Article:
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Megamovie 2024: A Project to Eclipse All Others

Science Scope—July/August 2023 (Volume 46, Issue 6)

By Jill Nugent

On August 21, 2017, the first total solar eclipse took place in the United States in nearly 100 years. A total solar eclipse happens when the moon passes between the Sun and the Earth. Although the Sun is roughly 400 times wider than the Moon, it is much farther away from Earth than the moon, allowing a solar eclipse to occur.

The UC Berkeley Space Sciences Laboratory, Google Making & Science, and other collaborators led a nationwide effort to produce a high-definition video of the 2017 solar eclipse across America. As part of these efforts, citizen scientists located along the path of the eclipse collected images to contribute to the large-scale project and movie.

The citizen science project, Megamovie Maestros I, part of the Eclipse Megamovie Project, created a video from 2017 total solar eclipse images (see “The Eclipse Megamovie 2017”). Thousands of citizen science images helped to create the Eclipse Megamovie! The project is ongoing, to learn more from the collective images of the total solar eclipse. For example, the images continue to inform a deeper understanding of solar corona activity. As the citizen science efforts of the Megamovie Maestros I project continue, students can get involved in classifying images from the 2017 event. This provides invaluable experience in preparation for the next total solar eclipse, which will take place in 2024.

Project goal: To sort and analyze photos from the 2017 total solar eclipse

Task: Help answer questions from online images of the 2017 total solar eclipse

Science discipline: Earth Science

Anyone can get involved in the project. To get involved, participants will view images from the Eclipse Megamovie database and denote what is observed in the images. The project has an online tutorial and field guide to assist in the process. In this work, students will assist in analyzing over 50,000 online images from the 2017 total solar eclipse. Students will be able to review online images in a safe manner and will enjoy seeing unique features of the Moon’s surface, which is illuminated during phases of the solar eclipse.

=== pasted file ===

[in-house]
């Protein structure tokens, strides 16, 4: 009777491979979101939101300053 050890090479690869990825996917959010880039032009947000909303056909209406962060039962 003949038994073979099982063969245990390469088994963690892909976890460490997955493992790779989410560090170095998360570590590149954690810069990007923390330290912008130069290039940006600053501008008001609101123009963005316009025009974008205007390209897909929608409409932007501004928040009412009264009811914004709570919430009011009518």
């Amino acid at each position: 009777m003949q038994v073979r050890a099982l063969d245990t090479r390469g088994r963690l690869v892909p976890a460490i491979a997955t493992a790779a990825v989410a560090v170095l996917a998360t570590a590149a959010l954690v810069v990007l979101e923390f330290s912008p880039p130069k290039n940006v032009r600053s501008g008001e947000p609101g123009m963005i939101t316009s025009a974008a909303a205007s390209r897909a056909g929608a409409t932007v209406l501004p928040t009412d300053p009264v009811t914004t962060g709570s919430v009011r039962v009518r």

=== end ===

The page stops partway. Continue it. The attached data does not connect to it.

As students review images from the Eclipse Megamovie database, they are guided through the process. They have the opportunity to be a part of research related to the moment of totality, the Diamond Ring Effect (see Figure 1), and more. In fact, Diamond Ring Effect images in the Megamovie are providing novel insights related to the beginning and end of totality during the solar eclipse. Additionally, the project is assisting in further study of corona wave motion captured from citizen science images. There is so much to learn about the natural world during a total solar eclipse, and when students engage in this project, they will be well prepared for upcoming eclipse engagement opportunities!

Figure 1
Figure 1 Image of the Diamond Ring Effect during a solar eclipse.

Image of the Diamond Ring Effect during a solar eclipse.

Materials you will need:

  • computer
  • internet access

A total solar eclipse will take place in North America on April 8, 2024, and the United States won’t experience another total solar eclipse until the year 2045! There are a number of projects, opportunities, events, and resources that are being planned for the upcoming 2024 event. Students in the United States will have the opportunity to contribute to the 2024 Eclipse Megamovie, and so it is a great time to learn about the project (and eclipses) this year. Additionally, an annular eclipse (often described as having a “ring of fire” appearance) will take place on October 14, 2023.

There are abundant resources to support eclipse science education in the classroom (see Additional Eclipse Resources). One includes the STAR Library Network’s Solar Eclipse Activities for Libraries (SEAL) Program. The SEAL Program provides resources such as eclipse glasses, training, booklets, online activities, solar eclipse workshops, and solar science kits.

Be sure to stay connected with the Eclipse Megamovie across the upcoming school year, as there will be a number of exciting ways to engage in real-world solar eclipse science!

Megamovie 2024 at a glance

When: Anytime

How: Visit the project’s Zooniverse page (see “Project link on Zooniverse”) to help classify online images of the total solar eclipse.

Where: Online

Time needed: Variable

Special equipment needed: None

Cost: No cost to participate

Contact for more information: Via the online form at

Safety: As with any science lab, classroom, or field activity, always ensure that you are following recommended safety practices; for more information on safety in the science classroom, visit


Project home—

Project link on SciStarter—

Project link on Zooniverse—

The Eclipse Megamovie 2017 video—Eclipse Megamovie v0 8 - YouTube

Project overview video—

The Great American Eclipse and Citizen Science video—


Eclipses Across America—

Eclipse Simulator—


Solar Eclipse Activities for Libraries (SEAL)—

The Great American Eclipse—

Jill Nugent ( teaches science online, engages educators in citizen science experiences for the classroom, schoolyard, and beyond, and serves on the SciStarter Team. Follow SciStarter on Twitter: @SciStarter.

This column is the result of a partnership between SciStarter and the National Science Teaching Association. For more information about SciStarter and other citizen science projects, please visit

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